Once Upon a Time... the power of a good tech story.
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Once Upon a Time... the power of a good tech story.

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Keynote for the Library Technology conference (2011) by Sarah Washburn, Library Program Manager at TechSoup Global.

Keynote for the Library Technology conference (2011) by Sarah Washburn, Library Program Manager at TechSoup Global.

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  • Within a day
  • Bought software for the library that didn’t work. They spent time and money trying to solving, only deciding in the end to ditch it. The idea was that we bring people together to share stories, and build a network of people who are experts, or who have experience in certain areas, so that we can continue to learn from each other and contact the right person for the right issue.
  • "I'm pretty old and my life has proven to me generally that there are very few things that you can't reverse. If you're very careful when you're setting up something you can go slowly and see, 'Okay, well this works' and 'Okay, that's not a problem.'"
  • Public should invest in the resources the library provides.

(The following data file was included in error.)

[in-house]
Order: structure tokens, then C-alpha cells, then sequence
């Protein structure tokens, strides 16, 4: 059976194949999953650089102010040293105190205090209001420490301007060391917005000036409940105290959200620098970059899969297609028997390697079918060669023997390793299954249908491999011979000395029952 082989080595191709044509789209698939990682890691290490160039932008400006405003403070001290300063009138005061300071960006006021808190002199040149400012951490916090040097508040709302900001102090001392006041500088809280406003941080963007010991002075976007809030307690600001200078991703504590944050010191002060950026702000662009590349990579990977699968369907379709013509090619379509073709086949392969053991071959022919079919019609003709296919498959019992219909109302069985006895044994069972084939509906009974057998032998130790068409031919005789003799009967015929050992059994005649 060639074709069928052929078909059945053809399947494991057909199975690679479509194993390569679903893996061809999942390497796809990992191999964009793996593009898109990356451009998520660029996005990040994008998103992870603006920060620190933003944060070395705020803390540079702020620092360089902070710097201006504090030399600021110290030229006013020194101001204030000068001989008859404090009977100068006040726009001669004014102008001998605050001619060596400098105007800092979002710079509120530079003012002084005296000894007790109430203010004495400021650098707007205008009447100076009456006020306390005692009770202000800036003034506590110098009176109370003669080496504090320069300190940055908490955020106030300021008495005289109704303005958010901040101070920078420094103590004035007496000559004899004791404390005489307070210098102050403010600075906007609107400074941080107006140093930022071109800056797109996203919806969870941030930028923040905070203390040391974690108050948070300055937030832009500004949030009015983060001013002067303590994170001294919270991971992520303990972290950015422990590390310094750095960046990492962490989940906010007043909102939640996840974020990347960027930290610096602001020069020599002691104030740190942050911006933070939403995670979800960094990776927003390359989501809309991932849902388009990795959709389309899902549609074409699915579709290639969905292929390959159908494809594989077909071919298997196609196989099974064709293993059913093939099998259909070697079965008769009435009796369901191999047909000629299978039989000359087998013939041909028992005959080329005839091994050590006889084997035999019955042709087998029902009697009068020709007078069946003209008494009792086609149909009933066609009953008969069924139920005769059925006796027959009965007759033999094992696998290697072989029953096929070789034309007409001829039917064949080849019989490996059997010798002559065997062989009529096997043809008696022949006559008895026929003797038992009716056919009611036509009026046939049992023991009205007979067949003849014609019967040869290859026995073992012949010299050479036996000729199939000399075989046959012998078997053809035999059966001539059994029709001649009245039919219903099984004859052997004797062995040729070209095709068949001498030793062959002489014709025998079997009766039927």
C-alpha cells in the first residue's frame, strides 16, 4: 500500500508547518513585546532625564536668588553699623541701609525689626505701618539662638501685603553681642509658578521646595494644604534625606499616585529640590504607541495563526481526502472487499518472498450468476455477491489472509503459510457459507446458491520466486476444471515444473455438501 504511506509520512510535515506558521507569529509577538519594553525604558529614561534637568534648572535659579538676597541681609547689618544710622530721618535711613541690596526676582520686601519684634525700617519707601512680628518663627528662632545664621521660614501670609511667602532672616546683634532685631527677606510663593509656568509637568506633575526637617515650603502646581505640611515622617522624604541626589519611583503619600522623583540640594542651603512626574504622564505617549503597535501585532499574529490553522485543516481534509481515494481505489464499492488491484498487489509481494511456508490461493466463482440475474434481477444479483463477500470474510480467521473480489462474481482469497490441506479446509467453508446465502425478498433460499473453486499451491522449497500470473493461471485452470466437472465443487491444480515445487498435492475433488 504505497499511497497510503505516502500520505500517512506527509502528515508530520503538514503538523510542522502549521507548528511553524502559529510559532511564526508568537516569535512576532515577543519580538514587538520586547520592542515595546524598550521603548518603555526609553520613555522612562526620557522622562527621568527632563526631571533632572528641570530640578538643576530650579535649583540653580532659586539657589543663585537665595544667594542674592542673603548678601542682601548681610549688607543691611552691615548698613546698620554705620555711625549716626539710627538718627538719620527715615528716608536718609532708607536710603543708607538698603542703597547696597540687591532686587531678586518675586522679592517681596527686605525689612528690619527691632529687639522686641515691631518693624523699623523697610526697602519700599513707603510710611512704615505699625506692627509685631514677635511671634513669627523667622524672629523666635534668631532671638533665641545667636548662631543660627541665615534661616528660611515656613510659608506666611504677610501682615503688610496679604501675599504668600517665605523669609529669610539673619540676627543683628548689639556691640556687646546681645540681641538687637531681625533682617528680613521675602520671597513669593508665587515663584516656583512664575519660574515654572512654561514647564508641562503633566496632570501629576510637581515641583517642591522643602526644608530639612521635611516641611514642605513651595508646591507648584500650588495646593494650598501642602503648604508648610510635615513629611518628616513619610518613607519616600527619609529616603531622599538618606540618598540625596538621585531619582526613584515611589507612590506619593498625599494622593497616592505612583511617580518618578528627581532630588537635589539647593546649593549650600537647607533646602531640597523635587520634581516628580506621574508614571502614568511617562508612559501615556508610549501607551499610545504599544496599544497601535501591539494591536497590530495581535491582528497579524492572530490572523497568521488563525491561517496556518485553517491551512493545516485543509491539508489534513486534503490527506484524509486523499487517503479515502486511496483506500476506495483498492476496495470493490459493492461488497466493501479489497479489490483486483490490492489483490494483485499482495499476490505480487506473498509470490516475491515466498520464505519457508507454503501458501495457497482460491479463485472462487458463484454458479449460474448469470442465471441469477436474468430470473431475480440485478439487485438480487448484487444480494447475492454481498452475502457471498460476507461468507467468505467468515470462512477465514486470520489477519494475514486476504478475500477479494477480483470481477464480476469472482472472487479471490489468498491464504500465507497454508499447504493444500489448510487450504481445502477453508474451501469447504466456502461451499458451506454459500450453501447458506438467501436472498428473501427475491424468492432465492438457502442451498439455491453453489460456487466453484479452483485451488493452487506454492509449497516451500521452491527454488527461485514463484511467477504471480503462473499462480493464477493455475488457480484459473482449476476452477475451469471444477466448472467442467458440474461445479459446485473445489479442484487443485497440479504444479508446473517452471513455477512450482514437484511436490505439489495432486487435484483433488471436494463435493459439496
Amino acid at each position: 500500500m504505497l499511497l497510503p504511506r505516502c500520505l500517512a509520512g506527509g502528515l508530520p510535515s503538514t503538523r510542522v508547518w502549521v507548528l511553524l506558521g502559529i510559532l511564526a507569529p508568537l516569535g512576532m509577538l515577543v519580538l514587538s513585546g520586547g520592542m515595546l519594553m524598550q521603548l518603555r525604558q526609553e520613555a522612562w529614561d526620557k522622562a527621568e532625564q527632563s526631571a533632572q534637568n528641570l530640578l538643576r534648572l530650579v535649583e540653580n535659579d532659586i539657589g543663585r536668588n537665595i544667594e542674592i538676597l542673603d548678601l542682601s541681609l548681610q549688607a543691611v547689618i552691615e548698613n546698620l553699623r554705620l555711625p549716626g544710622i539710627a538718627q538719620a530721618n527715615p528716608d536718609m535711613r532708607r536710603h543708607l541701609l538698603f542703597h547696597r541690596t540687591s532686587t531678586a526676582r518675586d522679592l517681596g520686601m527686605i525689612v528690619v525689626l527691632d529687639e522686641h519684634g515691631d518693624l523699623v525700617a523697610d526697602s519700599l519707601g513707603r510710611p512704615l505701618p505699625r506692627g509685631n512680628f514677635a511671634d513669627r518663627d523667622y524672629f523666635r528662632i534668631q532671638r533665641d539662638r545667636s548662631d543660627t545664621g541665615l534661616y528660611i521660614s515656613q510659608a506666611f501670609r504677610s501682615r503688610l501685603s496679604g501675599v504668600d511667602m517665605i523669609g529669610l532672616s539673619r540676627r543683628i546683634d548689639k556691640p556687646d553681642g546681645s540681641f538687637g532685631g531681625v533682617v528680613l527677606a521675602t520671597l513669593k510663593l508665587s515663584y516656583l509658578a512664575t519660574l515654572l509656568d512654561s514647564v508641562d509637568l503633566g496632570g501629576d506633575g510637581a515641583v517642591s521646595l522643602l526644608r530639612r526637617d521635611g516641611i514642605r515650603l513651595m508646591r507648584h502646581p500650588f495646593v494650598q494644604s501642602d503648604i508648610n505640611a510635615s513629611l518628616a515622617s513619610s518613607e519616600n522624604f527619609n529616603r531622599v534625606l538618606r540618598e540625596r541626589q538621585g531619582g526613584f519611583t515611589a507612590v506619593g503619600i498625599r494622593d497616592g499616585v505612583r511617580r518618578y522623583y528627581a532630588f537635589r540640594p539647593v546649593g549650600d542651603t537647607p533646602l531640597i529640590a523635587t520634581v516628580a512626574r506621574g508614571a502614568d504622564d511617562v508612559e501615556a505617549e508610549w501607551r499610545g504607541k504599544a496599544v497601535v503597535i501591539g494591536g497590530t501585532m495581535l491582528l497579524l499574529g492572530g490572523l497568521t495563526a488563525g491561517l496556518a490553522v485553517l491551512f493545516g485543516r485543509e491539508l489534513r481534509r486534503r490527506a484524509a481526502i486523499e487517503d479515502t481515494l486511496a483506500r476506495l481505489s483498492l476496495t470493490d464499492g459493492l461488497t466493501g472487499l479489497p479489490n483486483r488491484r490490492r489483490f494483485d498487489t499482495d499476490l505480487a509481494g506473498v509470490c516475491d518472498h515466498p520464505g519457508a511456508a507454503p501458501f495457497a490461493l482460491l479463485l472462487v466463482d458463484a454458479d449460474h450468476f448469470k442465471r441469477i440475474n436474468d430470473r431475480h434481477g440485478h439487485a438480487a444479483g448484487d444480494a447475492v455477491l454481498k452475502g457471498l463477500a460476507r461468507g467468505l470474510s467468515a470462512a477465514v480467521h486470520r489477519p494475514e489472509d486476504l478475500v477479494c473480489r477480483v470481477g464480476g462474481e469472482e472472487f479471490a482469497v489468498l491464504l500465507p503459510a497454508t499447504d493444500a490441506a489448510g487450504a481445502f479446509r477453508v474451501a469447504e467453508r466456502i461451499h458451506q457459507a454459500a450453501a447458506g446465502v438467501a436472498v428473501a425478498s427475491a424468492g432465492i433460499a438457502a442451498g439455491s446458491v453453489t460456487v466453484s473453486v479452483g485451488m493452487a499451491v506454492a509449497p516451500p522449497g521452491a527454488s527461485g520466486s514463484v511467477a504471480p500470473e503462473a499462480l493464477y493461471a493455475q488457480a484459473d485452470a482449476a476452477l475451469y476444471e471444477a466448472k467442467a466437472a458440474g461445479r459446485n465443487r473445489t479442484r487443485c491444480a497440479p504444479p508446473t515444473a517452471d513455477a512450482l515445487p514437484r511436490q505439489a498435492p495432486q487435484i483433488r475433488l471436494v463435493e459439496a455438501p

•  I invite everyone to introduce themselves to someone sitting nearby who they do not know. Be chatty: tell them the neatest characteristic of their library. After a few minutes, I have them share their biggest tech challenge with their neighbor. The room fills with chatting, and I have to get all shooshy after a while to quiet the room. Everyone has a challenge! And then, I ask folks to share. Every single time, someone has experienced that problem, which is helpful in itself. Doesn’t it make you feel better to know that someone else has had the same issue? Funny how we gain comfort from a shared sense of mediocrity. And then, I ask the group if anyone has a solution. Hands pop up, everyone has ideas! That’s where the magic happens. Even if someone hasn’t experienced it, they likely have a suggestion on where to seek an answer. Librarians rock, don’t they? I want to add something about the mediocrity joke. It’s true that even understanding that something may be an issue, can influence another person to ask for help. Consider this: a librarian at a small library is challenged by technology. She believes that she’ll never quite get it, so she continues to pay someone to fix stuff when it appears to be broken. She goes to a conference and meets someone who tells her about a situation she’s had, too. Suddenly, she feels better, knowing that someone else has shared her pain. And, she understands now that the issue isn’t what she thought, but something else that can be fixed with relative ease. She still has someone else fix it, but the next time she has more information, and the confidence to tell her fixit person what needs to happen. Confidence. Knowledge.